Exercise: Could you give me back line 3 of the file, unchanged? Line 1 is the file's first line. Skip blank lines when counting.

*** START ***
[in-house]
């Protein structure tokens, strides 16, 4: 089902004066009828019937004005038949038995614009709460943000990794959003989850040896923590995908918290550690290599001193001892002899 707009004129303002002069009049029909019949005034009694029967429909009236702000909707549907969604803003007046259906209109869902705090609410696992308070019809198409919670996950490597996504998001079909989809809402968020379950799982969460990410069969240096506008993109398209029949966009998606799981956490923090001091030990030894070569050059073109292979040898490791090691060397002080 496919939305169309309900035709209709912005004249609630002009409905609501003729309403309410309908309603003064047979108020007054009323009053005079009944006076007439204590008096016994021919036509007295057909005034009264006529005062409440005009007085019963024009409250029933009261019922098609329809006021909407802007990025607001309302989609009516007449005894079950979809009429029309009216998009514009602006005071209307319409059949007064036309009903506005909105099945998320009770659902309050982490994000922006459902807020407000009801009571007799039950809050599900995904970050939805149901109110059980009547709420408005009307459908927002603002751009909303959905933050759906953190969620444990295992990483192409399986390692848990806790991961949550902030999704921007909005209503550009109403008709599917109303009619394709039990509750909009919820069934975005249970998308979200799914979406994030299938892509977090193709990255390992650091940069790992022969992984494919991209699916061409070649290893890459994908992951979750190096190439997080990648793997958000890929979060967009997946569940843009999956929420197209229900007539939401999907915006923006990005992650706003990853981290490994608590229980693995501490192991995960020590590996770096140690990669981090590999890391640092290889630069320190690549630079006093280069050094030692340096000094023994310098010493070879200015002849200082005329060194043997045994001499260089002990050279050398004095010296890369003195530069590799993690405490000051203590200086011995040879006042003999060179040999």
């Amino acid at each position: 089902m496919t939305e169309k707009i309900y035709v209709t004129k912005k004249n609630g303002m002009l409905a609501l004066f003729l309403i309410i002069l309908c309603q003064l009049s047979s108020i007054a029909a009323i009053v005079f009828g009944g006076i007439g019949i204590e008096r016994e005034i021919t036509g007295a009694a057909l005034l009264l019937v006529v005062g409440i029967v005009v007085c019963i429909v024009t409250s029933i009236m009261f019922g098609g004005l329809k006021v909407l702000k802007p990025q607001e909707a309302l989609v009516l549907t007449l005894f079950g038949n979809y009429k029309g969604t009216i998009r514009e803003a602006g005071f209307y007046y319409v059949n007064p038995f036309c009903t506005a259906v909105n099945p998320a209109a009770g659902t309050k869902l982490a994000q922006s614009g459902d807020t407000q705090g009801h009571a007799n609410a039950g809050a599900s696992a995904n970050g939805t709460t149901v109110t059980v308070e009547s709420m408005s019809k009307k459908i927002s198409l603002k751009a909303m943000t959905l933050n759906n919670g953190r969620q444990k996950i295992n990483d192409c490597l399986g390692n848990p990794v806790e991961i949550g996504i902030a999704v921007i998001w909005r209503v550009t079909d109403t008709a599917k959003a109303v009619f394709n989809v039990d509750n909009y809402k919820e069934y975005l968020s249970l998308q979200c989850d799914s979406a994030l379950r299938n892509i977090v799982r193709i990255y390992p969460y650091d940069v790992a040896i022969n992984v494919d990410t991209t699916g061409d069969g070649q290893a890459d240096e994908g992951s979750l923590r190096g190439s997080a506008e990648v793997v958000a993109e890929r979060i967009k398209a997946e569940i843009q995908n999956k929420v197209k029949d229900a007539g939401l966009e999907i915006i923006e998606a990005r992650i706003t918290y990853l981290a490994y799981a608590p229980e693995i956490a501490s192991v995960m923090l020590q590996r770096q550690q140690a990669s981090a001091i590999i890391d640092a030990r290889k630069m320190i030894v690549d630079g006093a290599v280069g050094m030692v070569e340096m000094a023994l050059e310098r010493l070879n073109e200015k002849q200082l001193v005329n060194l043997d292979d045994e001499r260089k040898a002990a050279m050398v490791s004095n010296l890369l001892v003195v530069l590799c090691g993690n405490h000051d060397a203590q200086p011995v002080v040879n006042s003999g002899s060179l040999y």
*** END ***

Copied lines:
């Amino acid at each position: 089902m496919t939305e169309k707009i309900y035709v209709t004129k912005k004249n609630g303002m002009l409905a609501l004066f003729l309403i309410i002069l309908c309603q003064l009049s047979s108020i007054a029909a009323i009053v005079f009828g009944g006076i007439g019949i204590e008096r016994e005034i021919t036509g007295a009694a057909l005034l009264l019937v006529v005062g409440i029967v005009v007085c019963i429909v024009t409250s029933i009236m009261f019922g098609g004005l329809k006021v909407l702000k802007p990025q607001e909707a309302l989609v009516l549907t007449l005894f079950g038949n979809y009429k029309g969604t009216i998009r514009e803003a602006g005071f209307y007046y319409v059949n007064p038995f036309c009903t506005a259906v909105n099945p998320a209109a009770g659902t309050k869902l982490a994000q922006s614009g459902d807020t407000q705090g009801h009571a007799n609410a039950g809050a599900s696992a995904n970050g939805t709460t149901v109110t059980v308070e009547s709420m408005s019809k009307k459908i927002s198409l603002k751009a909303m943000t959905l933050n759906n919670g953190r969620q444990k996950i295992n990483d192409c490597l399986g390692n848990p990794v806790e991961i949550g996504i902030a999704v921007i998001w909005r209503v550009t079909d109403t008709a599917k959003a109303v009619f394709n989809v039990d509750n909009y809402k919820e069934y975005l968020s249970l998308q979200c989850d799914s979406a994030l379950r299938n892509i977090v799982r193709i990255y390992p969460y650091d940069v790992a040896i022969n992984v494919d990410t991209t699916g061409d069969g070649q290893a890459d240096e994908g992951s979750l923590r190096g190439s997080a506008e990648v793997v958000a993109e890929r979060i967009k398209a997946e569940i843009q995908n999956k929420v197209k029949d229900a007539g939401l966009e999907i915006i923006e998606a990005r992650i706003t918290y990853l981290a490994y799981a608590p229980e693995i956490a501490s192991v995960m923090l020590q590996r770096q550690q140690a990669s981090a001091i590999i890391d640092a030990r290889k630069m320190i030894v690549d630079g006093a290599v280069g050094m030692v070569e340096m000094a023994l050059e310098r010493l070879n073109e200015k002849q200082l001193v005329n060194l043997d292979d045994e001499r260089k040898a002990a050279m050398v490791s004095n010296l890369l001892v003195v530069l590799c090691g993690n405490h000051d060397a203590q200086p011995v002080v040879n006042s003999g002899s060179l040999y």